Each spring since 2001, Professor David Block has offered VEN 135, Wine Technology and Winery Systems. In this course, he discusses equipment and processing from the beginning of the winemaking process through to the final product and even includes information about the waste leaving the winery, along with weekly equipment demonstrations and tours of winery facilities (in non-pandemic years!). He makes a point to introduce ideas that are new in the wine industry, but accepted in allied industries such as the biotech, beverage, and dairy industries; namely, sanitary design of equipment and clean–in–place systems—ideas that we are now incorporating into our own cutting-edge Teaching and Research Winery. Along with teaching about the design of crush pads, fermentors, barrel rooms, filtration equipment, and packaging, Dr. Block also covers the design of utility systems such as those used for cleaning, HVAC, wastewater treatment, and refrigeration. Throughout, he brings in engineering concepts like fluid flow and heat transfer.
To reinforce lecture concepts, Dr. Block uses a quarter-long example of designing a winery. Students are given the opportunity to create a concept for a new winery in the first week of class, complete with the location and general theme for the winery, wines to be produced, and sample bottle labels. Many participate (usually 30-40 each year) and likely wine buyers (mostly Dr. Block’s neighbors and friends!) choose which wines they would be likely to pick off a crowded wine shop shelf. With the number reduced to a handful, those students pitch their idea to the class, and the class decides on which concept we will design that year. That is, for each new piece of equipment that is discussed in the course, Dr. Block and the class design that piece of equipment for the new winery, resulting in a nearly complete winery design (including equipment layouts to scale) by the end of the quarter. While designing a new winery each year is more challenging for Dr. Block, he feels that these design examples are a critical factor in connecting the engineering principles and calculations to winery design and everyday operation. Students also consistently point to this quarter-long example as key to their critical understanding of the course material. This year, the class designed the winery concept of V&E MS student Saskia Tingey, a winery called Alles, that focused on field blends in Sonoma County.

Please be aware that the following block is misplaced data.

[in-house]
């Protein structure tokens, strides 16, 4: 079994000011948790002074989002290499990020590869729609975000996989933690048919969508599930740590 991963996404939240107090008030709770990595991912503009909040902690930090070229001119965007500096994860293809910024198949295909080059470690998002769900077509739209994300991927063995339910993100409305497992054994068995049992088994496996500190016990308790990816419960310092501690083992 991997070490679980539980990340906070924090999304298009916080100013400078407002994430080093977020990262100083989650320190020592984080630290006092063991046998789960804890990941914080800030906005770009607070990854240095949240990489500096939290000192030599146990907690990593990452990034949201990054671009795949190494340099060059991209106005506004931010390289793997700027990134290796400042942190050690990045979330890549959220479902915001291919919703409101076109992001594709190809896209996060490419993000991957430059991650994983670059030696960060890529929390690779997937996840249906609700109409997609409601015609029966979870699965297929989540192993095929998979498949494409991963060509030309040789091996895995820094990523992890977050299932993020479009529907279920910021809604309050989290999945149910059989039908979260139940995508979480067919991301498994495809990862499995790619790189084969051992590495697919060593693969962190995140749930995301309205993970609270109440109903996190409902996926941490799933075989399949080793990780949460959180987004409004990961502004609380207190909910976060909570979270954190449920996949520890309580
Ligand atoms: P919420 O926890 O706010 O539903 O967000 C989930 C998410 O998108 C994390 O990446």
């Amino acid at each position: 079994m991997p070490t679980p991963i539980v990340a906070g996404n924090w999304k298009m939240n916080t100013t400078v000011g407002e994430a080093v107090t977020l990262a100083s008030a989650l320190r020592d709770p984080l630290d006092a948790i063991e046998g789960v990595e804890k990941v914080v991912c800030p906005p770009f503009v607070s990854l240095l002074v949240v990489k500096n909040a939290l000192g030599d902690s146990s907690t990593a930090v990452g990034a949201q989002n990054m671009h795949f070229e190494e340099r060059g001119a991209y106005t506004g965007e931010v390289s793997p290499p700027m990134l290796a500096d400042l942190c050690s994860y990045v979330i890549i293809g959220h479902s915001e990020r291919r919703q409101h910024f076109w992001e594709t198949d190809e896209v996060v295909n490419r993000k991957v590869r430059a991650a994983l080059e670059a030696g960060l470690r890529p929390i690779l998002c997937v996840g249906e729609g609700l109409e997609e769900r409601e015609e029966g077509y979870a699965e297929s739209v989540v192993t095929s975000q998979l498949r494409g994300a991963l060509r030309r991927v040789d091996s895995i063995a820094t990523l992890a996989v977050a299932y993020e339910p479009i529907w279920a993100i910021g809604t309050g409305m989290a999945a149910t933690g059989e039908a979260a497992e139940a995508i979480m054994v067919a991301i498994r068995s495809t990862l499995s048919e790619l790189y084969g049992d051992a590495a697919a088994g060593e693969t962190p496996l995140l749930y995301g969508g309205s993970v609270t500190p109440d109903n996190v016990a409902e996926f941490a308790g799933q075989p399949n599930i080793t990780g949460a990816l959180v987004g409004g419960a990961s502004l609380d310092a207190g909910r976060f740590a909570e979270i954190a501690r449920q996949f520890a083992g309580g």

Dr. Block continues to develop this course by adding content directly from his research program. For instance, recently he added in his latest findings on the effects of fermentor design and cap management on phenolic extraction in red wines. He feels it is important for students to have access to the latest findings that will help them in their careers. This is the true strength of our program being based at a major research university. Dr. Block has also incorporated information on global winery and equipment design practices using knowledge from recent sabbatical travels to international winegrowing regions.
For the last two springs, Dr. Block has taught VEN 135 virtually, through Zoom lectures and demonstrations. This has certainly been a challenge for him, as well as for all of our instructors and for our students. The entire teaching staff did a great job of adapting our courses to virtual instruction—though everyone is excited to return to in-person instruction this fall!
Lastly, Dr. Block decided two years ago to turn his notes for this course into a textbook and was able to secure a contract from CRC Press for this text with his co-author and former student (and now Assistant Adjunct Professor) Dr. Konrad Miller. They expanded the text to include both brewing and distilling unit operations as well, and Dr. Miller used the draft of the book in 2020 to teach VEN 140, Distilled Spirits Production, a great addition to his industry experience in this area. The book, titled “Unit Operations in Winery, Brewery, and Distillery Design,” will be available on Amazon (and other sources) after October 7, 2021.
Figure 1. Scale layout of the alles winery with front elevation.
Figure 2. Scale drawing of winery and hospitality facility with outside cladding.
Figure 3. As part of the project, Dr. Block works with students to come up with packaging, along with fun experiences that people might enjoy at the winery. The alles winery hospitality area is designed to have cooking and baking classes.